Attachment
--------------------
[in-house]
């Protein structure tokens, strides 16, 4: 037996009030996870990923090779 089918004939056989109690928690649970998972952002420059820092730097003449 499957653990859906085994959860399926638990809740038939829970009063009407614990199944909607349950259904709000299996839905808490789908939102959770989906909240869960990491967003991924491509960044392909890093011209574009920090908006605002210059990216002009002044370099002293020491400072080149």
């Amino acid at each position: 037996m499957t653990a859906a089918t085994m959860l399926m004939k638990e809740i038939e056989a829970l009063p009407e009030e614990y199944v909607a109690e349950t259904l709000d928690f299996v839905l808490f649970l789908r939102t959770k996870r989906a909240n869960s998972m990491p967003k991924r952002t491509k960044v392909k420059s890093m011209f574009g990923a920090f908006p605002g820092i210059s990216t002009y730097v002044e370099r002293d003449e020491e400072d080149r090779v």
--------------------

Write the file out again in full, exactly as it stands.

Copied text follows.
[in-house]
């Protein structure tokens, strides 16, 4: 037996009030996870990923090779 089918004939056989109690928690649970998972952002420059820092730097003449 499957653990859906085994959860399926638990809740038939829970009063009407614990199944909607349950259904709000299996839905808490789908939102959770989906909240869960990491967003991924491509960044392909890093011209574009920090908006605002210059990216002009002044370099002293020491400072080149």
């Amino acid at each position: 037996m499957t653990a859906a089918t085994m959860l399926m004939k638990e809740i038939e056989a829970l009063p009407e009030e614990y199944v909607a109690e349950t259904l709000d928690f299996v839905l808490f649970l789908r939102t959770k996870r989906a909240n869960s998972m990491p967003k991924r952002t491509k960044v392909k420059s890093m011209f574009g990923a920090f908006p605002g820092i210059s990216t002009y730097v002044e370099r002293d003449e020491e400072d080149r090779v």